“First comes love, then comes marriage, then comes x in the baby carriage.”

It’s ingrained in us to such an extent that, of course, it’s natural. Why wouldn’t it be. Even those that claim to flout convention eventually pair up and have a child. Time passes. People mature. Relationships progress. I wonder if we wouldn’t be happier people if we didn’t allow ourselves to play Exquisite Corpse with our definitions of a successful relationship. Time passes. People progress. Relationships mature. We don’t allow for mature relationships until after children are grown. We equate maturity with getting to know each other all over again. It will be like a second honeymoon! What fun! Unless you don’t know each other any more. I didn’t see a difference between my idea of relationship unfolding and maturing and his belief that a relationship needed to progress along a more traditional path. I want a relationship that will mature, develop complexity and richness, outside of a traditional path. It’s a shame that it took me 14 years to figure that out.

Recently I found myself party to a conversation where the subject was being someone’s wife. One of my friends said she did not and does not ever see herself as a wife. When I was younger I didn’t either. Then again, I’ve said this before and I’ll say it again, I seldom dated. Guys never saw me that way. I was the cool girl who was the friend and confidante-period. “You’re so cool. You’re awesome. Why can’t more girls be like you. Do you know Heather? Do you think she likes me?” I died a little inside every time. As I got older, I saw myself possibly being a wife, but not in a traditional marriage. I was raised in a faith that forbade cohabitation, which, in retrospect, is better suited to my temperament. If I wanted to be in a long-term, committed relationship it was marriage or nothing. I saw myself in an equal partnership with a man; sharing but at the same time having our own lives.

Then I became an actual wife and all of a sudden I felt like I was doing everything. I did the laundry, the dishes, the grocery shopping. I paid the bills and schedule doctors’ appointments. I cleaned, badly; mostly because I didn’t have the time to clean the way I like which is to remove everything, scrub down the space, and put everything back. I took care of the dry cleaning. I packed his bags for trips and unpacked them when he got home. I made our travel arrangements. I took the car in for routine maintenance. I took the cats in for routine maintenance. I did the dishes and made dinner on the weekends. The only things I didn’t do were cooking on weekdays and  calling the contractor when repairs needed to be made. All this while working full time. We discussed the unequal distribution of domestic labour at great length, but nothing changed. He asked why I was so tired. One day he had me write down my daily schedule for a week. He saw that I was booked from 6:30am-9pm most weeknights, booked from 7:00am-9:00pm most Saturdays, and booked from 7:00am-5:00pm most Sundays. After that he helped around the house for two weeks. My woman’s work was never done. I was run down and resentful.

Did I mention he worked from home?

I ask myself, what did we do?  We barely went to the movies. We had a 46″ television screen and to him it was better than going to the movies. We hardly went to the theatre. We never went to the philharmonic. We went to the opera once. I did these things more often in the first six months after our divorce then we did when we were married. We watched television, far too much television he complained. He played video games. We read books. He talked endlessly about his interests. But most of the time we did nothing.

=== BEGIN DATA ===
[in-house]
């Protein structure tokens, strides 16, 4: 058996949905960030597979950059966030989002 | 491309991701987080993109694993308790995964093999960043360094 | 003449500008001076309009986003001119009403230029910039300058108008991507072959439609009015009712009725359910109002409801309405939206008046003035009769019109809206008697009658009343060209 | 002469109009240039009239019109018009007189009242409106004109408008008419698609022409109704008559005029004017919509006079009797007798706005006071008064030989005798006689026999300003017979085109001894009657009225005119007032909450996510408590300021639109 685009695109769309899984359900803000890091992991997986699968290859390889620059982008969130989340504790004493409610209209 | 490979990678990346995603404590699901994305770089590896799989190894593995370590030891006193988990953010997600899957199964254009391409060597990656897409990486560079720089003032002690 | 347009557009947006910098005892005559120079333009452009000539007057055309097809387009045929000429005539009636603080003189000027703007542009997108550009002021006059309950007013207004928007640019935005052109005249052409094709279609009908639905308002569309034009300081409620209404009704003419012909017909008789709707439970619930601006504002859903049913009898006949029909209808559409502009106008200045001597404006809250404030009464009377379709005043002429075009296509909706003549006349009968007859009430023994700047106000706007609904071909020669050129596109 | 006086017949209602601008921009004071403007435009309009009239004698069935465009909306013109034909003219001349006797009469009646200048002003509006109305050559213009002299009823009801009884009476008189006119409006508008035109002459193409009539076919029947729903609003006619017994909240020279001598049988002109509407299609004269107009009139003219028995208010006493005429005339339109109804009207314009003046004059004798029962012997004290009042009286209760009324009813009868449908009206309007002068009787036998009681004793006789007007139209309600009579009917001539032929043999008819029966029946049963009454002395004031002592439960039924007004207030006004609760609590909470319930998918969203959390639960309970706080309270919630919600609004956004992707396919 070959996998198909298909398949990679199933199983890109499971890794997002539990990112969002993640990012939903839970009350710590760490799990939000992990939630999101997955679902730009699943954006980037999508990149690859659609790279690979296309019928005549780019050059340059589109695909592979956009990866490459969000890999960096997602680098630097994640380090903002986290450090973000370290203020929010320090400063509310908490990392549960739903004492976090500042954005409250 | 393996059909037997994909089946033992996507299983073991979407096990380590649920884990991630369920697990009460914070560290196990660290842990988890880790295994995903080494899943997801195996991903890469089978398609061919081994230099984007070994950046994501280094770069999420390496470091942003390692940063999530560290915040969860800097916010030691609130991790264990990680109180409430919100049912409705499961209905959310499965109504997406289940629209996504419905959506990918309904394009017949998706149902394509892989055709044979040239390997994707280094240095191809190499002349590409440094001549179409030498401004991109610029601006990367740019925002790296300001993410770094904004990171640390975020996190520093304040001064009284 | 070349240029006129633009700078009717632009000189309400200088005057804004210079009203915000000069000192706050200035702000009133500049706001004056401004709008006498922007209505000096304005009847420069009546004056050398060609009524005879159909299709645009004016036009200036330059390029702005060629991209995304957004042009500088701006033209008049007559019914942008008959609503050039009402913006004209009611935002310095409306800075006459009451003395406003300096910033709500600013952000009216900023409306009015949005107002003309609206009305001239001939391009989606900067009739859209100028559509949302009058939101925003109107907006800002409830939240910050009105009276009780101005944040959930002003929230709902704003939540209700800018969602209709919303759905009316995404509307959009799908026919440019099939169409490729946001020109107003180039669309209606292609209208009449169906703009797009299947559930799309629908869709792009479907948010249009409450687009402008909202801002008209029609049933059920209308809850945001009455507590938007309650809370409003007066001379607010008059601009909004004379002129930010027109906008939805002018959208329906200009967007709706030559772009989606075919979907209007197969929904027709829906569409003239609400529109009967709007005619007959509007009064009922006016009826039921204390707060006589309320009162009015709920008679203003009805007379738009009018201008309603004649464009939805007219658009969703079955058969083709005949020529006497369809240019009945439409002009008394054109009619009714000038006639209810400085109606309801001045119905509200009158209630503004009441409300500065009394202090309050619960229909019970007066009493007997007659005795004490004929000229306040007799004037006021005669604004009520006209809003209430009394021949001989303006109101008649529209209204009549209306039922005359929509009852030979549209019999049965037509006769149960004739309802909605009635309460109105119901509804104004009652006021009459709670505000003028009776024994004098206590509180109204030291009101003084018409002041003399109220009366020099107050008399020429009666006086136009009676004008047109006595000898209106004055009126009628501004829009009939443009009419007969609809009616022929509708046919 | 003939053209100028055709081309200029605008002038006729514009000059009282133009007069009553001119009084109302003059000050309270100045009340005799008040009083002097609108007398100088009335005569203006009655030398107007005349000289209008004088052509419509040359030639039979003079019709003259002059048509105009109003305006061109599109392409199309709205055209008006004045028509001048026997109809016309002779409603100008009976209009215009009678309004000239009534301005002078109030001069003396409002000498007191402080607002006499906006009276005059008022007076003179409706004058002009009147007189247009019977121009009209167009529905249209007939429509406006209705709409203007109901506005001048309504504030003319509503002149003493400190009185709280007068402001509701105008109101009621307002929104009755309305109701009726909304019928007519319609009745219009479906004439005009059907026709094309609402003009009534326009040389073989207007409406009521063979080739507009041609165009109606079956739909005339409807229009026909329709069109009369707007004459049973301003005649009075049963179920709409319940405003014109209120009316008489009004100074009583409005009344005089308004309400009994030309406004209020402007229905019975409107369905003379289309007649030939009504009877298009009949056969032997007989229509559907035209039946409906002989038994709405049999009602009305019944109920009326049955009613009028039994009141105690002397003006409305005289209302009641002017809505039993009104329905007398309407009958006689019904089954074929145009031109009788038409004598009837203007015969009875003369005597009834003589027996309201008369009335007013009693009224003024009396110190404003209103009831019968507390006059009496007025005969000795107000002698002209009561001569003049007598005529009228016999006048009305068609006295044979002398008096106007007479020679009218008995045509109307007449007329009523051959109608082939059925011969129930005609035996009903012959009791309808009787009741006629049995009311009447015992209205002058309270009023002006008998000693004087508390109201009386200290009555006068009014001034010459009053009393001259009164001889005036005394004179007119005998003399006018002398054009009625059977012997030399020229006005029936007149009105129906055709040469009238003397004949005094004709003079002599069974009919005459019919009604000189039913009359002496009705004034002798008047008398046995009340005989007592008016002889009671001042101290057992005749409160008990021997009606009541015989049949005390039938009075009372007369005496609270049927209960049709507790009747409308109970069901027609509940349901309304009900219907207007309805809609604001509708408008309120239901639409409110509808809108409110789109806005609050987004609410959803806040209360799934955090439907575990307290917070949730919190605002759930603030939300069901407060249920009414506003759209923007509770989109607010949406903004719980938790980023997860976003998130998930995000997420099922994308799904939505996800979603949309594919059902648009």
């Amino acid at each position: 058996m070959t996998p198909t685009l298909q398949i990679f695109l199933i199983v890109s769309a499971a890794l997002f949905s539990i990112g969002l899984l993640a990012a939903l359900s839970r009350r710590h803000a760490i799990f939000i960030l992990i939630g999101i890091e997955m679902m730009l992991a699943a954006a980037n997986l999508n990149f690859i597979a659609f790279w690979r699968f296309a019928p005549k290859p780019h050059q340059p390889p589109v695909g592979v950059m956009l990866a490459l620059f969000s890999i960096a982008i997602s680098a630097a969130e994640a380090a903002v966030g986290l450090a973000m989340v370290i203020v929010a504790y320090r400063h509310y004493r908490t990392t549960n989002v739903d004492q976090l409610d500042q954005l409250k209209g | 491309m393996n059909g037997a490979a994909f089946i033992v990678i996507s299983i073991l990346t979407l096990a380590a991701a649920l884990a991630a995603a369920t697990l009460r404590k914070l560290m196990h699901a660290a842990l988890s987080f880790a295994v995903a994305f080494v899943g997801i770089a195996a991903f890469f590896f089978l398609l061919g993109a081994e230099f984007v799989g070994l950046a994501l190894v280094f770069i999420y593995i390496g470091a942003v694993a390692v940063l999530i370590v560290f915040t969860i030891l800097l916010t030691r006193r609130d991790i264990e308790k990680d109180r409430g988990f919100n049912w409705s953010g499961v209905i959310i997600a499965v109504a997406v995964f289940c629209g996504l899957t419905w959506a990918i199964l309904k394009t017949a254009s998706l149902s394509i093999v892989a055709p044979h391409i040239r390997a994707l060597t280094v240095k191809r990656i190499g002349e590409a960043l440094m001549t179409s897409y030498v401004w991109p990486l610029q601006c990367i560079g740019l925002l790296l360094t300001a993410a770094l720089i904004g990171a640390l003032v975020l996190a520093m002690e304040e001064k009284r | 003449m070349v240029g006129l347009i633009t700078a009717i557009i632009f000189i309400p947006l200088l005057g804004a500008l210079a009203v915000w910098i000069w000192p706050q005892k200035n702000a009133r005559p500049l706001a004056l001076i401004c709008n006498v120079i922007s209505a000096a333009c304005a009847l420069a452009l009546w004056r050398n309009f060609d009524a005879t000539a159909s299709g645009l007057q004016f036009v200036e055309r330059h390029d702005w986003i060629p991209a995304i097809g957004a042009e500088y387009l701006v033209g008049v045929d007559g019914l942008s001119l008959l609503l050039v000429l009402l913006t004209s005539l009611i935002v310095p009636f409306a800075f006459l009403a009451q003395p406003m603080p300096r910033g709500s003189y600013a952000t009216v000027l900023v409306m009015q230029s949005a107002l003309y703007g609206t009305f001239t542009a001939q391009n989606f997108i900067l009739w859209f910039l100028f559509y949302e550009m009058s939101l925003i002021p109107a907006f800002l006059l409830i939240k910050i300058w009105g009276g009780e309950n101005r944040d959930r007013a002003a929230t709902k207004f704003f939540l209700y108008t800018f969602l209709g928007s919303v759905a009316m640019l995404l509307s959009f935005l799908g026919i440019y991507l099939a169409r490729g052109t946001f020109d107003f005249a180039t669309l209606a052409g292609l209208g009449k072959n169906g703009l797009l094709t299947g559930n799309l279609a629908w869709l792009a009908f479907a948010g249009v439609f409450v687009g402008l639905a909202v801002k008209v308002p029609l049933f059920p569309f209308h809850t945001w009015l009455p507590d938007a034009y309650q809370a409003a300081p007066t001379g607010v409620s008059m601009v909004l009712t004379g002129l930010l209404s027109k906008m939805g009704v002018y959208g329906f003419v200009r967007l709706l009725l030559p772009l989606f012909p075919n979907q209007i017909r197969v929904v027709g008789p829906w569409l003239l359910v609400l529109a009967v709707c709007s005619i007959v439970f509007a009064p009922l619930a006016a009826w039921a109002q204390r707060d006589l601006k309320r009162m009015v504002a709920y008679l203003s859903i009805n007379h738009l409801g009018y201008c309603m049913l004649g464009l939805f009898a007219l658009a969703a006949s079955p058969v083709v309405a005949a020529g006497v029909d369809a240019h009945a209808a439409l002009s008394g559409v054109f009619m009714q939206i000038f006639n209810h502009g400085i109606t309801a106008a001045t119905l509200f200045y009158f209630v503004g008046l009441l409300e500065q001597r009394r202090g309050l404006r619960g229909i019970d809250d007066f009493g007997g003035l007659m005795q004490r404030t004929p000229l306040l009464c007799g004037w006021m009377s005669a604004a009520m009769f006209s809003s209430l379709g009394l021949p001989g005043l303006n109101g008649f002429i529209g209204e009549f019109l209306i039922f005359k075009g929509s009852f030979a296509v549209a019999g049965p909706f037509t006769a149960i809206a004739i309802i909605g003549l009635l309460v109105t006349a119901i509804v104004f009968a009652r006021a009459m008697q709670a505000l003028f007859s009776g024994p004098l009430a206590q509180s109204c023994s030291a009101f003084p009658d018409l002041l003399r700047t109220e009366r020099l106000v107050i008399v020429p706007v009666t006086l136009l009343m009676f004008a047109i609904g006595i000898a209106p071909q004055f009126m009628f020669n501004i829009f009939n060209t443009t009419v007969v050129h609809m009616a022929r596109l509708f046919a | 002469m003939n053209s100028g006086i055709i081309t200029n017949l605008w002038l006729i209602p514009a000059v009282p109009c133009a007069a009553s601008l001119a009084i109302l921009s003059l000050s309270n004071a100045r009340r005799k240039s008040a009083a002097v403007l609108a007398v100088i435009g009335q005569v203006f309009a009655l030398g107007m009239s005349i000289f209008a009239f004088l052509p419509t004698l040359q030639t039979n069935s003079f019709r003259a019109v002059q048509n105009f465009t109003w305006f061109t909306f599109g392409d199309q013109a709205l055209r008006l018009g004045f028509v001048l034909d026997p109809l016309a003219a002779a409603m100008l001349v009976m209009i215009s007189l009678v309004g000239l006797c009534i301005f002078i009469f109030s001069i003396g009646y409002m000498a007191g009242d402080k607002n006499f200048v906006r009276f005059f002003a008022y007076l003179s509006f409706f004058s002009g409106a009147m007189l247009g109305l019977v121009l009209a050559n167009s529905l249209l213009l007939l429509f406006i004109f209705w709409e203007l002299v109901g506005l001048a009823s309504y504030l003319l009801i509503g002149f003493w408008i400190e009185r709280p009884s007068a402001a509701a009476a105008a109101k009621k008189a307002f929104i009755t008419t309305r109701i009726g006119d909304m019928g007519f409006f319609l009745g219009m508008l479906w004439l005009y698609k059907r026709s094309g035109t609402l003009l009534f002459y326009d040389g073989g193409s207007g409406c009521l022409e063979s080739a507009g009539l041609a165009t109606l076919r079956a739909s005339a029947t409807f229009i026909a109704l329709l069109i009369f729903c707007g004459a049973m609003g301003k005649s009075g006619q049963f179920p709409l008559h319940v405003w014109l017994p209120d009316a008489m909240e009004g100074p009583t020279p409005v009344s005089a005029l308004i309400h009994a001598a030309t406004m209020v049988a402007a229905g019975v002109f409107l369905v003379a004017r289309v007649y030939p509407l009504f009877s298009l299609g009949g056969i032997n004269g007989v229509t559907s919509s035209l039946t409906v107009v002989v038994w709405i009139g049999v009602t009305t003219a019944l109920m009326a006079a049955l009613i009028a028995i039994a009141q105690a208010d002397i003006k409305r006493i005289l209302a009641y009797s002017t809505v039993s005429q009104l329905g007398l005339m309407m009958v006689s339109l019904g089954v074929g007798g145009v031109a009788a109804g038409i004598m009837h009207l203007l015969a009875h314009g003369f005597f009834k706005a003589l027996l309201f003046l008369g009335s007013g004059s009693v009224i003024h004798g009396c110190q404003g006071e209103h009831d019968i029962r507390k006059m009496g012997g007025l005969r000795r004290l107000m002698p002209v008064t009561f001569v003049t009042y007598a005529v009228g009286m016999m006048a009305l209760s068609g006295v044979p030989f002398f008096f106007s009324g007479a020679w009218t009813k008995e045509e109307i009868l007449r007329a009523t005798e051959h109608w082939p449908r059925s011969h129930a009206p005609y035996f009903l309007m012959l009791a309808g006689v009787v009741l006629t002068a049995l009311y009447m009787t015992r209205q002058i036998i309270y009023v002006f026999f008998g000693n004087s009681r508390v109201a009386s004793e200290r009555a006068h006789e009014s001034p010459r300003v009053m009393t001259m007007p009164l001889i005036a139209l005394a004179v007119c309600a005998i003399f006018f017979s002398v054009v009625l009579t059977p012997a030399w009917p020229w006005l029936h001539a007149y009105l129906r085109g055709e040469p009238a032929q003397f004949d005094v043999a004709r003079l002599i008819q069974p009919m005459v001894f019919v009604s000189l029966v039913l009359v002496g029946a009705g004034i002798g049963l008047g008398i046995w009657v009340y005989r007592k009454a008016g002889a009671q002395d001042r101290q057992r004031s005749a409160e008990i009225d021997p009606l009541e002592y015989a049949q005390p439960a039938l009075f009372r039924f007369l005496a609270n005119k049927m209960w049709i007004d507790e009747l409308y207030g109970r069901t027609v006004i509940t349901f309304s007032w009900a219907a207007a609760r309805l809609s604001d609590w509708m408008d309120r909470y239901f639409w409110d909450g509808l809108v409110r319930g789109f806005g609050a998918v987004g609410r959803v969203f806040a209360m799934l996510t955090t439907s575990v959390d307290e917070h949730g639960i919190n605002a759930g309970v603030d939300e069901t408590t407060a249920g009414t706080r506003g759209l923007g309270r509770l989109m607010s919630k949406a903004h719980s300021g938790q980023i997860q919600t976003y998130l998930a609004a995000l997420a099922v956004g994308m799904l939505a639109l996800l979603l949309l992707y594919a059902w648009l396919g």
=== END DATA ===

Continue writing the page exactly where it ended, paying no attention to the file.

His mother did everything. When we visited she would have out laundry folded and ready by the time we left. I usually washed and dried. She claimed to have trained her husband but when she started working it was regular visits from a cleaning woman who kept their home spotless. She did not train my ex; leaving that, she said, to me. I told her it was not my job to train her son. More fool me as it became my job all the same. She didn’t like my response. Perhaps she felt it inferred a failing, or the idea that the wife training the husband was a little old fashioned, like I didn’t have anything else to do. My son is a sexist cretin and it’s your job to remake him, I couldn’t. He hid his sexism well. My father told me of a conversation he had with my ex during our grad school years. My father told him he could do a better job of helping around the house. My ex’s response was that it was not part of his culture. There was no glamour in housework. He couldn’t show off like with cooking. We hadn’t failed at much over the course of our lives, my ex’s mother and me. She went back to work, climbed the corporate ladder, and supported the family. I had worked my way from not much and supported myself admirably. This, however, was a spectacular failure and we both knew it. Did you see this coming? she asked at the end. No, I replied. I’m not sure that’s entirely true. Now that we are apart, I see that this was inevitable. Had it not been for his overwhelming case of babyfever, it would have been something else. I know that now.

She and others have asked how/why I lived with it for so long. Simple, I thought it would change. He’d get the tenure-track position he always wanted. We’d start over. Our therapist asked me if something else in his life had worked out the way he planned, would our lives have been different. Looking at this parallel universe, the hard truth is that it our lives wouldn’t have been any different at all. I would still be doing all of the menial, domestic chores. What’s more, if we had a child I would be taking the child to and from daycare and seeing to all of her or his needs. He would bring the child to parties, not get up for feedings. I would have been ground to nothing and he would bask in all the glory that comes when you do everything the world says you’re supposed to do.  If, in this parallel universe, we were unable to have children, then things would have been identical. His babyfever would still hit. He would still be the one who wants to leave but doesn’t want to be  bad guy. I would be the one to leave.

Funny how a parallel universe can look just like this one.